David Edwards of the Daily Mirror adds, "Diana can only be described as a fabulously awful film. The Queen of Hearts has been recast as a sad-sack singleton that even Bridget Jones would cross the street to avoid... The film's a cheap and cheerless effort... Director Oliver Hirschbiegel... should know better... Despite a peroxide hair-job, (Watts) looks, sounds and acts nothing like the Princess of Wales. Wesley Snipes in a blonde wig would be more convincing."
Christopher Tookey of the Daily Mail also gave the film just one star out of five, branding it "tedious", "slow" and "terribly, terribly dull".
The film has also been criticised by the princess' former lover Dr. Hasnat Khan, who is played by Lost star Naveen Andrews onscreen.
He insists the story is based on "hypotheses and gossip" and is "completely wrong".
The frigid months to come will see our friends at NBC spending a good amount of time overseas — before trekking over to Russia for the 2014 Winter Olympics, the Peacock is making a quick stop in the Swiss Alps (or, at the very least, a network studio designed to look like the Swiss Alps) for a live production of The Sound of Music. But team figure skating (the Olympics' newest event) and singing convents will take a backseat to NBC's most anticipated addition: Jimmy Fallon as the host of The Tonight Show.
During its upfront presentation on Monday, NBC informed attendees that Fallon would be taking Jay Leno's seat during revealed the date during the network's broadcast of the Winter Olympics, stepping in during the second week of the international games (the Olympics kick off on Feb. 7; Fallon should take the reigns on Feb. 14). Following the conclusion of the dynamic tradition, Fallon will assume the regular 11:35 PM time slot permanently — as the Olympics is often cause for schedule shifting, leaving the Tonight Show broadcast times for the week rather nebulous at this time — on Monday, Feb 24, 2014. At this time, Fallon's fellow Saturday Night Live alum Seth Meyers will also step in as the official host of Late Night, airing at 12:35 AM.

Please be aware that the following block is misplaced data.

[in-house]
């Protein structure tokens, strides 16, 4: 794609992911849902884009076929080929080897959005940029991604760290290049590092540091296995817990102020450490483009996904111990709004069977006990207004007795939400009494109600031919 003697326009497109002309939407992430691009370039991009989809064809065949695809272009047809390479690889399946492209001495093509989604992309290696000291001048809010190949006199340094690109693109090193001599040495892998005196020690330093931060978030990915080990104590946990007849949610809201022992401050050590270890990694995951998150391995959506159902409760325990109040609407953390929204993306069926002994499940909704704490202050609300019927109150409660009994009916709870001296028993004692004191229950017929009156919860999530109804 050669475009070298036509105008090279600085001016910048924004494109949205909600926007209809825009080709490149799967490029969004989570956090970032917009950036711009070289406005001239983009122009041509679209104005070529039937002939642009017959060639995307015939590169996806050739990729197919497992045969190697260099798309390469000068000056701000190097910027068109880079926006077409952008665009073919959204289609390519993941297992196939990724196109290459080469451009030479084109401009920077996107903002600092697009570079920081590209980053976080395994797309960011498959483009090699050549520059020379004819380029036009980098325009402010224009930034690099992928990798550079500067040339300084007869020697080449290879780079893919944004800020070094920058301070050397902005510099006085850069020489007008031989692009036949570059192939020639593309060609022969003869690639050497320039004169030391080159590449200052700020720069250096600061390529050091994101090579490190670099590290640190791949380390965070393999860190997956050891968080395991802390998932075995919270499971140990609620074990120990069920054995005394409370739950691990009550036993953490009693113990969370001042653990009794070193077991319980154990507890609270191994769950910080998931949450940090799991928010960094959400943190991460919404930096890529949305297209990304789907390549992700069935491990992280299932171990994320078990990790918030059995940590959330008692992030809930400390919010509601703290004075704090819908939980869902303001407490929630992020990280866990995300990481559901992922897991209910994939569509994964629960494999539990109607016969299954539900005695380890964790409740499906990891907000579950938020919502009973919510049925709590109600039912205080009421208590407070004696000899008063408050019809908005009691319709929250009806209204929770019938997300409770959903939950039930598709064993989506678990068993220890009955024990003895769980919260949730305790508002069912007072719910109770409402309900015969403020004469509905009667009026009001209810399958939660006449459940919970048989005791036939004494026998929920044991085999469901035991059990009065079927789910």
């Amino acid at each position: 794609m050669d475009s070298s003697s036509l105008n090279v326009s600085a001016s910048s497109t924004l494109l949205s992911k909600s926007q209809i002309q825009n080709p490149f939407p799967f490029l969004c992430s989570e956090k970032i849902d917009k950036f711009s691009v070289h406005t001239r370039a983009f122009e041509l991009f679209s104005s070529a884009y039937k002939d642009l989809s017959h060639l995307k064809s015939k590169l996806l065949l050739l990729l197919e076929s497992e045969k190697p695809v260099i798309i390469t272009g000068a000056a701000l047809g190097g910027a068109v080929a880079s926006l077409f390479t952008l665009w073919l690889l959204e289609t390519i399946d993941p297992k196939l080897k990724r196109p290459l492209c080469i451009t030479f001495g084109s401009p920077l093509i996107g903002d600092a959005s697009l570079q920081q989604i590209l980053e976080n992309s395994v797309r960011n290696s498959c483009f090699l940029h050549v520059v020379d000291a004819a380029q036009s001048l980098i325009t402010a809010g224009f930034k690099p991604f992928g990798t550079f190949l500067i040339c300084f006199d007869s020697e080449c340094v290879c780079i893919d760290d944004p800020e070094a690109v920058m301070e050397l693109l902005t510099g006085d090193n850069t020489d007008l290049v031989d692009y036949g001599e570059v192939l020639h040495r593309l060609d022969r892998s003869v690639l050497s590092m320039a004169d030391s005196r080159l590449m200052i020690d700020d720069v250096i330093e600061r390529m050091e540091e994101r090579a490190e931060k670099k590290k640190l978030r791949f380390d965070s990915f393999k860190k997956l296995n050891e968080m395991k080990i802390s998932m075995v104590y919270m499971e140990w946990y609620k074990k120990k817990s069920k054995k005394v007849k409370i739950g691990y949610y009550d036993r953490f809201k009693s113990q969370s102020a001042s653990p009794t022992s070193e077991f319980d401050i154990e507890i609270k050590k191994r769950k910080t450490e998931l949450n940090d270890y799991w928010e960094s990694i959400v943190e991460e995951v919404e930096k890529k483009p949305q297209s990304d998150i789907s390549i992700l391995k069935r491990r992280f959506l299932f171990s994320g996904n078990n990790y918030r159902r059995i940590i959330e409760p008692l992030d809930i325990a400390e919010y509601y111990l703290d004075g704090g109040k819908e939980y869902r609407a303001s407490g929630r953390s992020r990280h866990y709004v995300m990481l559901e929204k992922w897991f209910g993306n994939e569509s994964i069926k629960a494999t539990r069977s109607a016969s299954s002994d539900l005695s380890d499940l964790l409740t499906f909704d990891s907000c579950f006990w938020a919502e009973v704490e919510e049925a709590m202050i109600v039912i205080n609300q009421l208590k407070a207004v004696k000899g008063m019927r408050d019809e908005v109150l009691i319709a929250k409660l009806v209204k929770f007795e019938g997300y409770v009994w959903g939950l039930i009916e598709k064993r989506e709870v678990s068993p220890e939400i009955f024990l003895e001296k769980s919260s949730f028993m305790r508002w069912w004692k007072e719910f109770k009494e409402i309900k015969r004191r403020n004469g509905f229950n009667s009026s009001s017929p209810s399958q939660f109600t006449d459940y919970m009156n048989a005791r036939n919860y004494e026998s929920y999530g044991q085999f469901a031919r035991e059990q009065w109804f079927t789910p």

NBC also revealed the planned broadcast date of its previously announced live production of The Sound of Music, a performance of the Rodgers and Hammerstein musical (first immortalized on the big screen by Julie Andrews) starring Carrie Underwood as Maria von Trapp. The 3-hour special will air Thursday, Dec. 5, 2013.
Alongside talks of Fallon's and Meyers' promotions, and the musical production, NBC also shared a handful of comedic and dramatic trailers for upcoming programs. Check them out here.
Follow Michael Arbeiter on Twitter @MichaelArbeiter
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It's a very sad day for gay Americans. Today the Supreme Court heard arguments for and against Proposition 8, the California ballot initiative that struck down the state's marriage equality law. While some were expecting the Court to overthrow Prop 8 and once again validate Ellen DeGeneres and Portia de Rossi's wedding, it now looks like they aren't going to make any sweeping declaration.
We're very broken up about the news, and, if you look around the country, there are plenty of gay people and characters who are just as broken up. Look at how sad everyone is!
Come on, Supreme Court. Stop bumming everyone out.
Follow Brian Moylan on Twitter @BrianJMoylan
[Photo Credit: Warner Bros Television; Adam Rose/FOX; David M. Russell/CBS; Byron Cohen/NBC; Bob D'Amico/ABC; ABC; Vivian Zink/NBC; Eric McCandless/ABC Family; Peter Morrison/NBC/NBCU Photo Bank via Getty Images; Logo; Lacey Terrell/HBO; NBCU Photo Bank/Getty Images]